Do you want to start a property rental business? If YES, here is a complete guide to starting a property rental business with NO money and no experience.
Okay, so we have provided you an in-depth sample property rental business plan template. We also took it further by analyzing and drafting a sample property rental marketing plan backed up by actionable guerrilla marketing ideas for property rental businesses. In this article, we will be considering all the requirements for starting a property rental business. So put on your entrepreneurial hat and let’s proceed.
Table of Content
- 1 Why Start a Property Business in South Africa?
- 2 Starting a Property Business in South Africa – Market Feasibility and Research
- 3 Starting a Property Business in South Africa – Legal Aspect
- 4 Is Professional Certification Needed to Start a Property Business in South Africa?
- 5 Starting a Property Business in South Africa – Technical and Manpower Requirements
- 6 Starting a Property Business in South Africa – The Marketing Plan
Why Start a Property Business in South Africa?
The demand for businesses in the general real estate industry in South Africa is growing massively due to the hiking prices of properties in the country. Reports show that 60% of all construction is centered within the Gauteng region, and this number will continue to rise in the next few years.
Real estate is without doubt one of the most exciting and lucrative businesses to be involved in, and South Africa is a fertile ground to invest your money. A lot of investors buy properties and bank them, and then sell the properties off once they have either served their purpose or have gained value.
Property business is not a simple business and not for the faint of heart, but the adrenaline rush when a major deal comes together would truly be worth it. In this age, property buying or selling is huge, and those that are good value for money can really bring substantial profits.
A lot of property business owners and investors buy run down shopping centers, commercial buildings and warehouses for the sole purpose of fixing them up and selling them off at a profit. These are some of the most sought-after real estate investments. Statistics has also shown that residential property is also big business if you are looking to start your own property business.
There are a handful of areas where you can buy houses in poor conditions but at excellent price, renovate them and then rent them out to tenants. This particular niche is lucrative, but can sometimes prove to be tricky if you are unfortunate to get poor tenants, but on the other hand, if the tenants are reliable and good payers, this can be a wonderful way to earn extra income.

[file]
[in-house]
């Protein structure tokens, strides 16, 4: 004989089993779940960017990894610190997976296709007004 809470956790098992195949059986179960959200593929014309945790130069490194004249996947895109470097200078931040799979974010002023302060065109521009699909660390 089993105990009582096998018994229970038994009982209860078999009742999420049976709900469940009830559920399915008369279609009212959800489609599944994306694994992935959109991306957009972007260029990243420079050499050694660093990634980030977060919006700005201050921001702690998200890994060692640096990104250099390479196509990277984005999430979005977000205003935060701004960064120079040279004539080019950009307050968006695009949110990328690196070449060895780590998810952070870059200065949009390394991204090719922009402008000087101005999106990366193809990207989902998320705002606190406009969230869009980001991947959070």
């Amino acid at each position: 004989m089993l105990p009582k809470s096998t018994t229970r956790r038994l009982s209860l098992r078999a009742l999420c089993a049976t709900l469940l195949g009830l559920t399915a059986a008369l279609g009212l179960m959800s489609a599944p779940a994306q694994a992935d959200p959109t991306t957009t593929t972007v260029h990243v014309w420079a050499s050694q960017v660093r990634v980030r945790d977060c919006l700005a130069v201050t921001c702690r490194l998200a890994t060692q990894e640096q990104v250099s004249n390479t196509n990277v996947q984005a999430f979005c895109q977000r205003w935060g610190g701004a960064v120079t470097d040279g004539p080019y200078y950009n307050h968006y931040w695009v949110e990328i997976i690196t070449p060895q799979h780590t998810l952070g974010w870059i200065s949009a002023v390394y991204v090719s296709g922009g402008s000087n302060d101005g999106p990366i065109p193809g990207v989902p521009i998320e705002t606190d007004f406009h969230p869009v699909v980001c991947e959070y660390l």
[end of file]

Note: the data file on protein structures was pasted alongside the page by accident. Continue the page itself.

When planning to start this business, you should first put an excellent business plan together. Buying properties at this point in time is a clever move if you have spare money to invest or if you want to get into the real estate business. A lot of property owners are willing sellers as the recession has taken its toll over the past couple of years.
With the real estate market climbing slowly back into recovery mode, it provides you a large opportunity to make more money. Read on as you are pointed towards the right direction on starting a successful property business.
Starting a Property Business in South Africa – A Complete Guide
- Industry Overview
South Africa’s property market has since the year 2000 remained resilient, even with challenging macroeconomic conditions. Growing demand for affordable housing and a host of “new city” projects kicked off in the past year have kept the residential market steady, while A-grade commercial space which is on the verge of oversupply in some areas, is expected to experience strong growth.
Note that all segments of the real estate market have struggled with rising electricity prices, the country’s burgeoning e-commerce, transport and logistics segments.
Reports have it that the rising interest in real estate investment trusts (REITs), a robust retail segment, steady population growth and plans for billions in new infrastructure outlay have brought about a positive mid- to long-term forecast, although the sector will need to face near-term challenges, as slow headline growth, rising inflation, labour unrest, and an expected interest rate hike continue to affect consumer confidence and spending.
Reports have it that South Africa’s residential stock stood at 6.07m properties worth a total of R4.27trn ($368.93bn) in the Q4 of 2014 and in Q2 2015 Housing Review, 2.11m properties worth R2.25trn ($194.4bn) were bonded and 3.96m houses worth R2.02trn ($174.53bn) were non-condensing.
We also believe that the average nominal price of a middle segment home, offering between 80 and 400 sq. metres of space, and priced at less than R4.2m ($362,880), stood at roughly R1.32m ($112,320) during Q1 2015, and went up to 7.3% year-on-year, but then real price inflation in middle-segment housing stood at 3% in the same period, compared to a headline rate of 4.2%.